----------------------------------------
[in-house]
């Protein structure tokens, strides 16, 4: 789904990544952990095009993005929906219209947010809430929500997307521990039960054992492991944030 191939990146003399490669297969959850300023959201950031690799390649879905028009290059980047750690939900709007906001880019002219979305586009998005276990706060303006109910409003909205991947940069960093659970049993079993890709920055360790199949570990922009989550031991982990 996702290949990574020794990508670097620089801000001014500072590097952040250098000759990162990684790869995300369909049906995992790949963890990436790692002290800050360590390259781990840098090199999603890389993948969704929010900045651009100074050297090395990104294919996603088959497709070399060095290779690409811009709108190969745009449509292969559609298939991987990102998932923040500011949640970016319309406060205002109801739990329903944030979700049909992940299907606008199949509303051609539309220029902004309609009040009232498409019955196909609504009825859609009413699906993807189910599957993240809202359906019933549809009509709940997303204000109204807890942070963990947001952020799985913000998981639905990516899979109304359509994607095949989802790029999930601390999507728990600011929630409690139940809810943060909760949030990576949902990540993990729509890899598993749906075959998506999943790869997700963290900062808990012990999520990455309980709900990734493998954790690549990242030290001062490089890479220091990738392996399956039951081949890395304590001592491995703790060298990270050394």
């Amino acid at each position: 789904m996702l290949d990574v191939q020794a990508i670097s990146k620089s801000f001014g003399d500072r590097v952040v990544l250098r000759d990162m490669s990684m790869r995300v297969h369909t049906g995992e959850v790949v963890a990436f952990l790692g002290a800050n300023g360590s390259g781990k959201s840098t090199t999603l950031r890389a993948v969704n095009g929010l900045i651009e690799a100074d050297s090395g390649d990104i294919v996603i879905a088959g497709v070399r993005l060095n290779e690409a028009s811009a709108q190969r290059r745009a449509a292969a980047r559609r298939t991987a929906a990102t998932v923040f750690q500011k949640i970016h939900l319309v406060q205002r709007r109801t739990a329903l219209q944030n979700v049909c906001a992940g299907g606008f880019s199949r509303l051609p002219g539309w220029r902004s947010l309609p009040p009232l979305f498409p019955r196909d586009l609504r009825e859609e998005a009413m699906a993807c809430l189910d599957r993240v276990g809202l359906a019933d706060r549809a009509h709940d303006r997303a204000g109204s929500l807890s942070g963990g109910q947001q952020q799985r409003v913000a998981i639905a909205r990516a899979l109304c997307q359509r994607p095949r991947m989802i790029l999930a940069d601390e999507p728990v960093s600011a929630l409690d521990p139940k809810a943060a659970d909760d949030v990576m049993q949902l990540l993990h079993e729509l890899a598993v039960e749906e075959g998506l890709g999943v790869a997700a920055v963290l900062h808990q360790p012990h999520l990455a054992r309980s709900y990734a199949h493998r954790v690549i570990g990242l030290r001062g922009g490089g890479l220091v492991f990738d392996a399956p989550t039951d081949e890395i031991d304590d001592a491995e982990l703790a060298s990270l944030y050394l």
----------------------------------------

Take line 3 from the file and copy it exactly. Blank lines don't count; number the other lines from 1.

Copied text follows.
């Amino acid at each position: 789904m996702l290949d990574v191939q020794a990508i670097s990146k620089s801000f001014g003399d500072r590097v952040v990544l250098r000759d990162m490669s990684m790869r995300v297969h369909t049906g995992e959850v790949v963890a990436f952990l790692g002290a800050n300023g360590s390259g781990k959201s840098t090199t999603l950031r890389a993948v969704n095009g929010l900045i651009e690799a100074d050297s090395g390649d990104i294919v996603i879905a088959g497709v070399r993005l060095n290779e690409a028009s811009a709108q190969r290059r745009a449509a292969a980047r559609r298939t991987a929906a990102t998932v923040f750690q500011k949640i970016h939900l319309v406060q205002r709007r109801t739990a329903l219209q944030n979700v049909c906001a992940g299907g606008f880019s199949r509303l051609p002219g539309w220029r902004s947010l309609p009040p009232l979305f498409p019955r196909d586009l609504r009825e859609e998005a009413m699906a993807c809430l189910d599957r993240v276990g809202l359906a019933d706060r549809a009509h709940d303006r997303a204000g109204s929500l807890s942070g963990g109910q947001q952020q799985r409003v913000a998981i639905a909205r990516a899979l109304c997307q359509r994607p095949r991947m989802i790029l999930a940069d601390e999507p728990v960093s600011a929630l409690d521990p139940k809810a943060a659970d909760d949030v990576m049993q949902l990540l993990h079993e729509l890899a598993v039960e749906e075959g998506l890709g999943v790869a997700a920055v963290l900062h808990q360790p012990h999520l990455a054992r309980s709900y990734a199949h493998r954790v690549i570990g990242l030290r001062g922009g490089g890479l220091v492991f990738d392996a399956p989550t039951d081949e890395i031991d304590d001592a491995e982990l703790a060298s990270l944030y050394l």